The industrial CEO’s plan for the digital recovery

| Article

Across industrial sectors—from automotive and machinery to aerospace and electronics—companies have had to adapt every facet of their operations in response to the COVID-19 crisis, and many of these changes look set to endure long after the pandemic ends. For example, e-commerce and remote selling have become the preferred modes of doing business, with just 30 percent of B2B customers expressing an interest in engaging with sales representatives in person after the pandemic. Similarly, remote self-installations of certain technologies have more than doubled in recent months, and aftermarket services could remain largely contactless.

Supply chains and manufacturing have become top boardroom priorities. While attention has focused on the shock of the pandemic, our analysis shows that every decade companies lose, on average, 40 percent of a year’s earnings before interest and taxes (EBIT) due to a variety of shocks, such as cyberattacks, natural disasters, or geopolitical events. Digital technologies, new business models, and automation are already allowing industrials to de-risk their global networks and enhance their level of control.

These conditions have pressured companies to transform, and it’s clear that these transformations will be digital.

How companies should respond

Five approaches will fuel growth during the recovery, and each has a digital component.

Accelerate new business building—Incumbents can refresh their business models by launching startups to take advantage of market opportunities. Digital technologies will both underpin and accelerate their development.

Position the organization for rapid revenue recovery—Companies that adopt analytics-driven go-to-market strategies will be poised to come back faster post-COVID-19.

Increase resilience of the supply chain and procurement—Greater transparency, reshoring, Industry 4.0, and automation are the keys to enhanced control and efficiency.

Capitalize on aftermarket disruption—Organizations that can quickly incorporate digital technologies into their sales and operations can better respond to changing customer preferences while increasing operational efficiency.

Maximize the impact of cloud migration—The cloud has the potential to help industrial companies reinvent the ways they develop, deliver, sell, and service their products.

Laying the foundation for digital transformation

Six capabilities will help companies gain competitive distance in the aftermath of the COVID-19 crisis.

1. Business-led technology road map

Companies have pursued many digital pilots and initiatives, but these efforts rarely translate to a coherent and integrated digital engine. To accelerate digital transformation, companies must reassess their road maps and consider emerging customer behaviors, supplier dynamics, and regulation. Executives must determine how best to execute these plans, which require alignment with the leadership team, identification of needed resources, and clarification of decision rights.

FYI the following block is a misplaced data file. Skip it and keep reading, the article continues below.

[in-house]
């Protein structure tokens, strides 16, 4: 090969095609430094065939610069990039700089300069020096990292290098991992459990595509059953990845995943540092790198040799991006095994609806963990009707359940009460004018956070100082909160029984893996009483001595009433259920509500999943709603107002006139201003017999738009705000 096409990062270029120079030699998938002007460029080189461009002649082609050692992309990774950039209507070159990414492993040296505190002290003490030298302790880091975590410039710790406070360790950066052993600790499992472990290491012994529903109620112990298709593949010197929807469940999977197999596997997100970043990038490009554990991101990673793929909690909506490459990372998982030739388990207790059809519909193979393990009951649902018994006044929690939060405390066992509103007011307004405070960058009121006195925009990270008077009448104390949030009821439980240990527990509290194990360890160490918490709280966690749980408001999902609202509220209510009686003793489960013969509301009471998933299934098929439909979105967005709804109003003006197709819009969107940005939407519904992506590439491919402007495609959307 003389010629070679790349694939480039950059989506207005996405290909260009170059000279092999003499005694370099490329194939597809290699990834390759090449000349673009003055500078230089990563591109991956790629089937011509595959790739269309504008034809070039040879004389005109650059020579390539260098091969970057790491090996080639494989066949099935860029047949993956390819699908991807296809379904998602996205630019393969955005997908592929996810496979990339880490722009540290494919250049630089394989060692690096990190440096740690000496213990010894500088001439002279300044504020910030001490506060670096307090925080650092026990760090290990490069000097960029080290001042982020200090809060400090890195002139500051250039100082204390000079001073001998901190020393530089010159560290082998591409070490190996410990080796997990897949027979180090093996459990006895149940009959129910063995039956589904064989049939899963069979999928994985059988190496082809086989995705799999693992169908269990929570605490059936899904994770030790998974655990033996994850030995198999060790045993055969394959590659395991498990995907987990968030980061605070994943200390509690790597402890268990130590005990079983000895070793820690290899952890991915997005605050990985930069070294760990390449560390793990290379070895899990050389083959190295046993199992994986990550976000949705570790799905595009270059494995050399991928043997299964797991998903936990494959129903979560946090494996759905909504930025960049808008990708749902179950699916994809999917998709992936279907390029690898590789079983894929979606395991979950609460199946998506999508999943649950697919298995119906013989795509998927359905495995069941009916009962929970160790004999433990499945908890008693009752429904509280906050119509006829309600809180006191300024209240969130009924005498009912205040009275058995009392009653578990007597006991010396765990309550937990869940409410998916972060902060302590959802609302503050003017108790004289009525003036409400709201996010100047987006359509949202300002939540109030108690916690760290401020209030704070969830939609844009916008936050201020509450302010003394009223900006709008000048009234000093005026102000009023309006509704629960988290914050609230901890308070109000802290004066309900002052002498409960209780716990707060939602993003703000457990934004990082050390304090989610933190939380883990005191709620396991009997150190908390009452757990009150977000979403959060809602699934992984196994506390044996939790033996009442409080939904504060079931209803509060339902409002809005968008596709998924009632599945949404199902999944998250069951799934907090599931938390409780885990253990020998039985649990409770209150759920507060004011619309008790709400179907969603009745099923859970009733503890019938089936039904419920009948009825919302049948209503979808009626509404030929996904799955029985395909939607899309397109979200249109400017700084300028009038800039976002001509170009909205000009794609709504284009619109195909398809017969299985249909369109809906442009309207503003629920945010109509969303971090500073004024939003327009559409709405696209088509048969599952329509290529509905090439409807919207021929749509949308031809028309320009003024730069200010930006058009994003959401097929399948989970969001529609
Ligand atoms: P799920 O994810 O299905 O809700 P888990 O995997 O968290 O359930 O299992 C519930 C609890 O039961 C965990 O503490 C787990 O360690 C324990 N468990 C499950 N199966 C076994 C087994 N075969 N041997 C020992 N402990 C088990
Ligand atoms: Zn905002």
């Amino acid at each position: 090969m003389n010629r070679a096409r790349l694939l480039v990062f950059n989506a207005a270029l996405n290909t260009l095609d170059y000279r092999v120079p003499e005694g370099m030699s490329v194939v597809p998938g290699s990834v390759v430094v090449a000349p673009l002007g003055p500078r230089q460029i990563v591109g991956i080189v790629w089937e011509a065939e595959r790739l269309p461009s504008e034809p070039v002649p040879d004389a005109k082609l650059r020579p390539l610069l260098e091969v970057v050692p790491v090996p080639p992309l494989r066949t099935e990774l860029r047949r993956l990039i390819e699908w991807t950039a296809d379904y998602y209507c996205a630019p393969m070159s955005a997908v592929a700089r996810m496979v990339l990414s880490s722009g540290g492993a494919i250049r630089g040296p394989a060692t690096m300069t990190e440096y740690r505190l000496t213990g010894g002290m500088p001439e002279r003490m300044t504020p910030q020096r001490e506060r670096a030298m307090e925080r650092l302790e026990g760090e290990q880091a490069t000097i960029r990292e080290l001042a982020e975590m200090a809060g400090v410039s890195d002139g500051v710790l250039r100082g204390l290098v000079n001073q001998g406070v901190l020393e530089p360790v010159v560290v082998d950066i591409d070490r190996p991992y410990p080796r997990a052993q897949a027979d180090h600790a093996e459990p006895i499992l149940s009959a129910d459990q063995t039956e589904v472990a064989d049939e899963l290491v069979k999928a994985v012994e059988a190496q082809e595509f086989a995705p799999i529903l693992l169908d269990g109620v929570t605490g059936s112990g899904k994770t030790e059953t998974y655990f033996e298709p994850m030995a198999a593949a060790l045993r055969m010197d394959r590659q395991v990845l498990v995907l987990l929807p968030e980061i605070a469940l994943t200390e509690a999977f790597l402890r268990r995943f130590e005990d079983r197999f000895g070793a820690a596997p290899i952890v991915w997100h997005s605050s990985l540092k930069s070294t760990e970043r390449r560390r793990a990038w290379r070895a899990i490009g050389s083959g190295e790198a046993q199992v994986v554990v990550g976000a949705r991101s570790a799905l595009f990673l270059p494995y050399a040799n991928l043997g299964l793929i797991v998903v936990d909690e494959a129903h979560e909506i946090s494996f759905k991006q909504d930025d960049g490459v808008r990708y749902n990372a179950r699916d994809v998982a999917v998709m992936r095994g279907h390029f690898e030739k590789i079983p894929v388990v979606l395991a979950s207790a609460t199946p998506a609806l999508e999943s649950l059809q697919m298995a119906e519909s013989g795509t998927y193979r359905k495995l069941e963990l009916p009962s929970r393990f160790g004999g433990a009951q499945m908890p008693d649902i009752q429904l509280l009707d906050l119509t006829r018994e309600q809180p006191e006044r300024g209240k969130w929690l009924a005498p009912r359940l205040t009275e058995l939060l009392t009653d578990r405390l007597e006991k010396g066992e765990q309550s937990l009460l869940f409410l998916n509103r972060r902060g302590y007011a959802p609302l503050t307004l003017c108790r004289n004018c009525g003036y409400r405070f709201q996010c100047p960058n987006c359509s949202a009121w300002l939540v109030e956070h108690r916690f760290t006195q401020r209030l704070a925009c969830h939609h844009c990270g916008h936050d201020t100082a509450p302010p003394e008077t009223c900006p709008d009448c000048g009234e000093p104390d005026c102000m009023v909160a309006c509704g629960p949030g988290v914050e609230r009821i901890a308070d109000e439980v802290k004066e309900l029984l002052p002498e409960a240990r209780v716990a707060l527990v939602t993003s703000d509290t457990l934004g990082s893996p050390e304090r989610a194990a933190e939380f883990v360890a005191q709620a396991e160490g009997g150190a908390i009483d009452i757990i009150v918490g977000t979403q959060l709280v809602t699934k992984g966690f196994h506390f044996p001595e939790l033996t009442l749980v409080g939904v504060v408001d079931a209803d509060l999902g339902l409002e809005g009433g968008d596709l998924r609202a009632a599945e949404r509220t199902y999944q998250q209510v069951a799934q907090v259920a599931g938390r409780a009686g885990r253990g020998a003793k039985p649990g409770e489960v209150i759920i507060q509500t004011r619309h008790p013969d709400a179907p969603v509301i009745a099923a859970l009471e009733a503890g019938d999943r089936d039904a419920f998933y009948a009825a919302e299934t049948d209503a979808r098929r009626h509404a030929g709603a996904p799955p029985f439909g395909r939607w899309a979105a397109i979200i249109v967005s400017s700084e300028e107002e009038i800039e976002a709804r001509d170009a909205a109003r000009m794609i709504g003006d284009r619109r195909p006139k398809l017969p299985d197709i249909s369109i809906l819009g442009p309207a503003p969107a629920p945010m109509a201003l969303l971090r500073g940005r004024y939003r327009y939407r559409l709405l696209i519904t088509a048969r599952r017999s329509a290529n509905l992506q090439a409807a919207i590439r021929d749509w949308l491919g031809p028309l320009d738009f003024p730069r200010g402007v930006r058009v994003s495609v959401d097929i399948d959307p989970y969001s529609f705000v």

2. Talent strategy

Companies must reimagine their talent strategy and think critically about attracting the right talent and building the skills of their existing workforce. Organizations should develop people who have emerged as stars during the crisis as well as those whose skills can be upgraded through training. Professional development will increasingly include shorter, bite-size learning modules tailored to the individual and delivered on demand as part of a thoughtful learning journey.

3. Agile delivery

Amid uncertainty, companies are being forced to take action at unprecedented speed, make decisions with limited oversight, and react to fast-changing situations. An agile approach to product and service delivery can accelerate an organization’s ability to respond more quickly to changing conditions. Companies should retain some practices that were implemented during the pandemic—for example, preserving iterative ways of working that empower more of the workforce and promote a keen sense of prioritization and focus.

4. Technology and tooling

Technology’s role as a core driver of value has been amplified by the pandemic. Executives must make tech investments in legacy-system modernization; in some cases, they may need to implement a completely new tech stack altogether—for instance, when building a new business. Data and advanced analytics can help to identify new opportunities, enhance operational efficiency, and fuel the rise of ecosystems.

5. Data management

A data-management effort should include data vision and strategy, data architecture and ecosystems, data governance, and data availability. These elements ensure that departments across the enterprise have secure access to real-time data to inform decision making. Companies can assess the maturity of their data-management efforts by determining whether their data-governance efforts are sufficiently robust to enable broad and continuous use of data by the front line.

6. Adoption and operating model change

The most successful industrial companies develop a detailed approach to coordinate business integration, launch change-management initiatives, and identify metrics to measure progress and impact. Executives must clearly articulate the steps and resources required to ensure that a digital transformation actually delivers value to the front line. Companies should be prepared to invest at least as much in change-management efforts that encourage adoption of these approaches and build conviction as they do in technology.

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